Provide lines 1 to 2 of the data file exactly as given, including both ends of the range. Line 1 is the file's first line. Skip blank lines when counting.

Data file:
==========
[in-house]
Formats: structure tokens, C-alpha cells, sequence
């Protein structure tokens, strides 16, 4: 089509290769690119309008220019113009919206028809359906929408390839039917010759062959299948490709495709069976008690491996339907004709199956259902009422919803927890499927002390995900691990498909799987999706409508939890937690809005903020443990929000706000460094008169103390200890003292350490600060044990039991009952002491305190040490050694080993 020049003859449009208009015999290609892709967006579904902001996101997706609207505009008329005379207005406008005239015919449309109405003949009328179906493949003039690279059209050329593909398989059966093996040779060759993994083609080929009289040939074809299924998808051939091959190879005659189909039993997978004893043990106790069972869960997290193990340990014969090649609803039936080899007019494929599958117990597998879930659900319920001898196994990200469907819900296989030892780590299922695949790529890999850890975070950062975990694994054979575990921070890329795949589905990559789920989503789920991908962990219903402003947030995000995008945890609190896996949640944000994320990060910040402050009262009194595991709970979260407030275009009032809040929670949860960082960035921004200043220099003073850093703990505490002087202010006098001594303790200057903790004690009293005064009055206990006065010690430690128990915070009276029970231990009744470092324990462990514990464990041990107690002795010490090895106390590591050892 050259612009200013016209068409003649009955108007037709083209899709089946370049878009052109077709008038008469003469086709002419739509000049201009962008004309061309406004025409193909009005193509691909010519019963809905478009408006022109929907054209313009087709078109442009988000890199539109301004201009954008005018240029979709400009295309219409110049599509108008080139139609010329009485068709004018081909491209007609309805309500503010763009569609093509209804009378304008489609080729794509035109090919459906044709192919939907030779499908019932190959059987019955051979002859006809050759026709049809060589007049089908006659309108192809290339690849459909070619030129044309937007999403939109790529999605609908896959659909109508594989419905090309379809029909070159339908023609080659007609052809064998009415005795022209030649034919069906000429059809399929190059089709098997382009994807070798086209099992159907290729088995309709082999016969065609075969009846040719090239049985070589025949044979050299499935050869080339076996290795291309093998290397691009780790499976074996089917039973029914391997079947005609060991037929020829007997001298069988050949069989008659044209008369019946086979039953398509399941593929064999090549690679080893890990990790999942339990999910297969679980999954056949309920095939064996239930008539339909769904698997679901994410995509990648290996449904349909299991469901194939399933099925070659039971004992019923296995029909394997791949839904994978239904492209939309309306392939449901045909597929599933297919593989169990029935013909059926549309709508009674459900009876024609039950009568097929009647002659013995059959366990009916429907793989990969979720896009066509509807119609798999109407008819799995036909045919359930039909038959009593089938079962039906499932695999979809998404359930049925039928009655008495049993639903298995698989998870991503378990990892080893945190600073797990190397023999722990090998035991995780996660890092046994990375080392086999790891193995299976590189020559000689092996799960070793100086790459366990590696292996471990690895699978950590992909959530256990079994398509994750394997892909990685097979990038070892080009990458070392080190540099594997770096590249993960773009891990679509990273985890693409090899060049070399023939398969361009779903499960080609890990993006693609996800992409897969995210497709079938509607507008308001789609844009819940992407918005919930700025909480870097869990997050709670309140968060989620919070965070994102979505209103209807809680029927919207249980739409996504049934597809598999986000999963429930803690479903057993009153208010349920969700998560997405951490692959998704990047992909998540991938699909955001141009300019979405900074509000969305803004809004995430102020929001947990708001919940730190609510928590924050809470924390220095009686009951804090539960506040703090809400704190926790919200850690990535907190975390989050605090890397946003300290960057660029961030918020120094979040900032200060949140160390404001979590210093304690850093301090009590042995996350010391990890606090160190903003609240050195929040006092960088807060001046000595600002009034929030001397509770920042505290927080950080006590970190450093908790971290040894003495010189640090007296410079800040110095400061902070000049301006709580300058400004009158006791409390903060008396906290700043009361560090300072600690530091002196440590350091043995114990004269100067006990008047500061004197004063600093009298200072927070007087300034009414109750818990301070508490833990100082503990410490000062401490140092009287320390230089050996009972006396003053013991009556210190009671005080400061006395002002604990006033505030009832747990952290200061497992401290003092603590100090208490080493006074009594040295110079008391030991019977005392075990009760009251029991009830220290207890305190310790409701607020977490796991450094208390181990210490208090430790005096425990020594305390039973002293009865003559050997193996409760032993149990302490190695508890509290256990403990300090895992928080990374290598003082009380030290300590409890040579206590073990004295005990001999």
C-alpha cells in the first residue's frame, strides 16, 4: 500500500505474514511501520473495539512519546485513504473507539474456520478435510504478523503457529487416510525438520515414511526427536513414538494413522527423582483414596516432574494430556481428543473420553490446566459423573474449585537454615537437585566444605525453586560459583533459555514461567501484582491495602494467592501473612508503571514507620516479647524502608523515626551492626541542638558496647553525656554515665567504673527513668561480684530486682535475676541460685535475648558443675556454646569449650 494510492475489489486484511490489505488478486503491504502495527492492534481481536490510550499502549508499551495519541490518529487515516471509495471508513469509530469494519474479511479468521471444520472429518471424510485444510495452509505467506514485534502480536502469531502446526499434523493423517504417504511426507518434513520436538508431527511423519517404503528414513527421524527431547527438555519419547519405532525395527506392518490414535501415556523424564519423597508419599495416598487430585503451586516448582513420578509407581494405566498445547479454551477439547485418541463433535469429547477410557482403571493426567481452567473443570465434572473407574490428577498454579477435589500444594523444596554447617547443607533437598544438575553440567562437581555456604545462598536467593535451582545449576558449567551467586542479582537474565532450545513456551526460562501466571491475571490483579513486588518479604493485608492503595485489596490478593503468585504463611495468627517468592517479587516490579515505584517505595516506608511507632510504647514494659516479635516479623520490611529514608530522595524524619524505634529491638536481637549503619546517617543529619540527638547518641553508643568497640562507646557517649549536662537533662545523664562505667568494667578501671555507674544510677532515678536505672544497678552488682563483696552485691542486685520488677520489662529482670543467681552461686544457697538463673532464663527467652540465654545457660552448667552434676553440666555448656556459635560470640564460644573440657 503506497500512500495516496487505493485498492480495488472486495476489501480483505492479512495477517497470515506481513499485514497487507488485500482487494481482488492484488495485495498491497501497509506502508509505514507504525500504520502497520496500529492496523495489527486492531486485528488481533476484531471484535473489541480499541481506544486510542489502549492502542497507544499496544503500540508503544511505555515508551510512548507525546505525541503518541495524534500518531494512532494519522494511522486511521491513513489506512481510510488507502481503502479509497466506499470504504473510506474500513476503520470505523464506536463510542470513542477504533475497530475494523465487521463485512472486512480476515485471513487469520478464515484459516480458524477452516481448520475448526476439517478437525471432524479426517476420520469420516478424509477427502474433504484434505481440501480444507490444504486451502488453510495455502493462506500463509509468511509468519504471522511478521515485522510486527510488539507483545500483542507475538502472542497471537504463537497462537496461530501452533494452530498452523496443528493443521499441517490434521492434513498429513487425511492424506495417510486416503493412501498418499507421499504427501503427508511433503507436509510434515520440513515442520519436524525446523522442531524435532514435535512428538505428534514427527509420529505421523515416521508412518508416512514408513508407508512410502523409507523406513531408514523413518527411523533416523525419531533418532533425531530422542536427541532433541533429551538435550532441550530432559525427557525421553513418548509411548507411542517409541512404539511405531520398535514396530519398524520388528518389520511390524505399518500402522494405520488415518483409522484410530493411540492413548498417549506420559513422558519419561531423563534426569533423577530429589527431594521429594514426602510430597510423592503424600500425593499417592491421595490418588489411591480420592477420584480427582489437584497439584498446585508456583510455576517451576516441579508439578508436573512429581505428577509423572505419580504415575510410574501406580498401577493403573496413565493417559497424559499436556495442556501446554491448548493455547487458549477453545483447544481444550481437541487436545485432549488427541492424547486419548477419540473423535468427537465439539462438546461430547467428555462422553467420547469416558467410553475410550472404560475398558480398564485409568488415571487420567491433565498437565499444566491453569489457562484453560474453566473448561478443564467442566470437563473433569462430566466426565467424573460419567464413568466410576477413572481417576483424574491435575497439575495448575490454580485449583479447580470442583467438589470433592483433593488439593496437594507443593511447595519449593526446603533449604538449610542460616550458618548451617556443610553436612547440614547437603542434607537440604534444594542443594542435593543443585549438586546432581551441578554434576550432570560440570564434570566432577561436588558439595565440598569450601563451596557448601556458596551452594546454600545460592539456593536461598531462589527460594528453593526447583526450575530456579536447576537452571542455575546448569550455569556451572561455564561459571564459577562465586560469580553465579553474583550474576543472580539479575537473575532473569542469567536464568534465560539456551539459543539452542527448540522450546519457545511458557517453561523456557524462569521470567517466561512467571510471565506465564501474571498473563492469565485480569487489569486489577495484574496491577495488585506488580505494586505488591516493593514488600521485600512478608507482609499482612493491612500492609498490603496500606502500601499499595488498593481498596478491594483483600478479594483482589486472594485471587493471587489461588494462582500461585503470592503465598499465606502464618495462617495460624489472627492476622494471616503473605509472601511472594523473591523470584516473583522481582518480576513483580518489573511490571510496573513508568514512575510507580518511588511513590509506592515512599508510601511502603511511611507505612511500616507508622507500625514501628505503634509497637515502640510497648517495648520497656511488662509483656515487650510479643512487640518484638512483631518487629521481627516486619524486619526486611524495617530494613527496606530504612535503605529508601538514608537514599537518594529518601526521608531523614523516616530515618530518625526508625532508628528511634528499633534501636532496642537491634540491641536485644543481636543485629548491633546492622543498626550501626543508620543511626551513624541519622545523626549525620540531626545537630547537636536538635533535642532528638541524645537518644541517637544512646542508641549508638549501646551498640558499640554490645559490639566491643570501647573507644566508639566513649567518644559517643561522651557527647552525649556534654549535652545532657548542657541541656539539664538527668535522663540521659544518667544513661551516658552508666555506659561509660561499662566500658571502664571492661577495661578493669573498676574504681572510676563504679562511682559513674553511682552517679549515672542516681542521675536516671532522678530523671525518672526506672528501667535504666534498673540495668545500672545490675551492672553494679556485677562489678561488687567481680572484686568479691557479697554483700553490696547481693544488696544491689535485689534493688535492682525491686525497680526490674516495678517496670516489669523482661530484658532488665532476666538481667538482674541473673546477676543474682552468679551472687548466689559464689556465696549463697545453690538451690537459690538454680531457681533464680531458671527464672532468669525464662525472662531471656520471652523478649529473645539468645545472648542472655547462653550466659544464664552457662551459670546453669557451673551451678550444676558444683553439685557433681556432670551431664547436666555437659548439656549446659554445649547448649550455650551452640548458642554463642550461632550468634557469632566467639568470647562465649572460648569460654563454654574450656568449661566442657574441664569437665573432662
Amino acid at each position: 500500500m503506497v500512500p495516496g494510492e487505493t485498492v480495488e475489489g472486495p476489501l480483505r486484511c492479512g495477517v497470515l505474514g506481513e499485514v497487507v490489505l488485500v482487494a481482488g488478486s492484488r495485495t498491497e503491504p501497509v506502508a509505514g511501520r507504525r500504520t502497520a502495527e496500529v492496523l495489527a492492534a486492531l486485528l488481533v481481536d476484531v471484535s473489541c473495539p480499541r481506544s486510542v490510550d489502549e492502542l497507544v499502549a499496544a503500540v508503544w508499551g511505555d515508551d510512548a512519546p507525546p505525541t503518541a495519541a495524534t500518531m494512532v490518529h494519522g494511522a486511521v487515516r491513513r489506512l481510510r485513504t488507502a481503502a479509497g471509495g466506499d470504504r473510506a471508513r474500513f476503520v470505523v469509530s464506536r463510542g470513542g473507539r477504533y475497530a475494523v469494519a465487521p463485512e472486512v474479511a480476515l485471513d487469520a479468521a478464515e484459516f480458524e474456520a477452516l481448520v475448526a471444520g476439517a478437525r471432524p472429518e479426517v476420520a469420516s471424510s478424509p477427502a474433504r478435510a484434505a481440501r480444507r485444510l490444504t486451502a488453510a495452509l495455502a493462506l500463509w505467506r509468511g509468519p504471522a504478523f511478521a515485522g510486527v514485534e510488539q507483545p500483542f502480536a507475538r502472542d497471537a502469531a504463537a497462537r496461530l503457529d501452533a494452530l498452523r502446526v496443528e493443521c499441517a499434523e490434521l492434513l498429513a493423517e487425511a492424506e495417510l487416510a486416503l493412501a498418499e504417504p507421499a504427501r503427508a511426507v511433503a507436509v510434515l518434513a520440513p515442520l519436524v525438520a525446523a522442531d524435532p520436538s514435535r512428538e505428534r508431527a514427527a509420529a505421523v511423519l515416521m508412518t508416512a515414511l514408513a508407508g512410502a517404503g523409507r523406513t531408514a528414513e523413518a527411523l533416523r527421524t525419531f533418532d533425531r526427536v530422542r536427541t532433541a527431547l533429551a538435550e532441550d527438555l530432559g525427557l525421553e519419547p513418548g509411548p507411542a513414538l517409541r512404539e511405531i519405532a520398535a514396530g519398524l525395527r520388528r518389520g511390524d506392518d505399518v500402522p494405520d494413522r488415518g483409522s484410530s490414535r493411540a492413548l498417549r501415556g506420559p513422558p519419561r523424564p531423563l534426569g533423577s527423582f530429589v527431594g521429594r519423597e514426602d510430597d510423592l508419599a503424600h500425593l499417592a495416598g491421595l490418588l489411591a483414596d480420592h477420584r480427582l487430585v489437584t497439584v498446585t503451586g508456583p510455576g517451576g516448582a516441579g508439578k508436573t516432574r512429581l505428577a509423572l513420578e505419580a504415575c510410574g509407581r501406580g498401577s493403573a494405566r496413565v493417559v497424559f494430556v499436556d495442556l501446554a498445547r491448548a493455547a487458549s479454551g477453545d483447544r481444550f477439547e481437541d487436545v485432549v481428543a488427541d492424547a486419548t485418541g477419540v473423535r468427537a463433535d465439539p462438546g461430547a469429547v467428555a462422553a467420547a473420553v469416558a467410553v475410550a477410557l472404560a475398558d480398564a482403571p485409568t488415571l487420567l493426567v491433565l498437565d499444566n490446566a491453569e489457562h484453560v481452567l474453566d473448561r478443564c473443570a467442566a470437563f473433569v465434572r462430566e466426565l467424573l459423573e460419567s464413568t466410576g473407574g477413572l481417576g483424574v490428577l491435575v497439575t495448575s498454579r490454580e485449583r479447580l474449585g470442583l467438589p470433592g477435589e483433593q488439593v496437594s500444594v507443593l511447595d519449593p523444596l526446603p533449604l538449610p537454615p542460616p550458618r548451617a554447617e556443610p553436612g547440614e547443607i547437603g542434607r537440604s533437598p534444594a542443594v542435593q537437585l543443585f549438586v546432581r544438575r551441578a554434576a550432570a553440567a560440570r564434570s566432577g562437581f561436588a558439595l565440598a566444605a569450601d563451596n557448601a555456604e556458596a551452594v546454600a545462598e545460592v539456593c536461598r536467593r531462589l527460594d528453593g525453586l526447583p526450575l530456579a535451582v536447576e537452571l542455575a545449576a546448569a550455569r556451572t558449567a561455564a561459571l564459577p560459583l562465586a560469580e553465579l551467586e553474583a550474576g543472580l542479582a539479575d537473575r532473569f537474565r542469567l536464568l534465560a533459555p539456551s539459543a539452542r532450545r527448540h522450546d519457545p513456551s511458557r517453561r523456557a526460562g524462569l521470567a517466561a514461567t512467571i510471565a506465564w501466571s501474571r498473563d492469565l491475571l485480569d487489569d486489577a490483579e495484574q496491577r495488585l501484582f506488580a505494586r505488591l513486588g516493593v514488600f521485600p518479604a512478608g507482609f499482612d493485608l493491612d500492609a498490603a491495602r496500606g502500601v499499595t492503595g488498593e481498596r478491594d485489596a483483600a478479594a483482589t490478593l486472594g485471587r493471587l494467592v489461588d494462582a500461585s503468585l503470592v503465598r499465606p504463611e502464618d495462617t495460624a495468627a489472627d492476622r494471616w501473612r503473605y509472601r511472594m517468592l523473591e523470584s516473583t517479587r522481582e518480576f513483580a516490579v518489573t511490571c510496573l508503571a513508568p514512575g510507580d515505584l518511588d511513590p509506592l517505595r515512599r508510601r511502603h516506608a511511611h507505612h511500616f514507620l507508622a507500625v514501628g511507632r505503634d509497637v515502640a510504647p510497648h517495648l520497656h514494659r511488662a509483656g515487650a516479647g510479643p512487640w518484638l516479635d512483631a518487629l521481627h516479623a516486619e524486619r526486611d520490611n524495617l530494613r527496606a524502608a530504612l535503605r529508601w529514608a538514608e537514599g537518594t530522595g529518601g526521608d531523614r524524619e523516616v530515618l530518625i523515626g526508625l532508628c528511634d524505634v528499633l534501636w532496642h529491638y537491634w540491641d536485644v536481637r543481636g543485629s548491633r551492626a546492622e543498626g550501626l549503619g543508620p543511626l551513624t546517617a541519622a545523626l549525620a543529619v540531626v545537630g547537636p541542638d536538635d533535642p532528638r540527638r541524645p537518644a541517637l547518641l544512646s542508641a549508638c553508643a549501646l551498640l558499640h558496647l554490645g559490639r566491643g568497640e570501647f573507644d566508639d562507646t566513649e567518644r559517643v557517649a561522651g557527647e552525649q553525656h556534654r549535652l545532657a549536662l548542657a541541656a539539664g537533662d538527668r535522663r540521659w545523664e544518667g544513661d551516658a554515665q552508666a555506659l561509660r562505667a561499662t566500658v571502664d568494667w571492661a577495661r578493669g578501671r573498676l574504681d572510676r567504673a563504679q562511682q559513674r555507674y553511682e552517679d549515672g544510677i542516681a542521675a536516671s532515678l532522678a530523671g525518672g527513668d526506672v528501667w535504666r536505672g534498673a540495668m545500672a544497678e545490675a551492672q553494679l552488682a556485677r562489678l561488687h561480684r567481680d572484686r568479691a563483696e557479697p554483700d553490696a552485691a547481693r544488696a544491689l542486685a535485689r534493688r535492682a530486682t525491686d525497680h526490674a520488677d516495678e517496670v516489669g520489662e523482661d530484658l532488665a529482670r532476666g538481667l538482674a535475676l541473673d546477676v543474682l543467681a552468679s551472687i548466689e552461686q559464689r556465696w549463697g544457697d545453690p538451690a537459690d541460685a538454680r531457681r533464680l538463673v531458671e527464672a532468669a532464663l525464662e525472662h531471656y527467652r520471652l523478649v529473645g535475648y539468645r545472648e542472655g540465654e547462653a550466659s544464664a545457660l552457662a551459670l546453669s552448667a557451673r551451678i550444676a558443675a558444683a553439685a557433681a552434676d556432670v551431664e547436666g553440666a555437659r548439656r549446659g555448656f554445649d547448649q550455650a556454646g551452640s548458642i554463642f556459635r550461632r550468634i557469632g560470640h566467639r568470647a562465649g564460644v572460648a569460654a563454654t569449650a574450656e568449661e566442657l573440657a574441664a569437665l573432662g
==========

[in-house]
Formats: structure tokens, C-alpha cells, sequence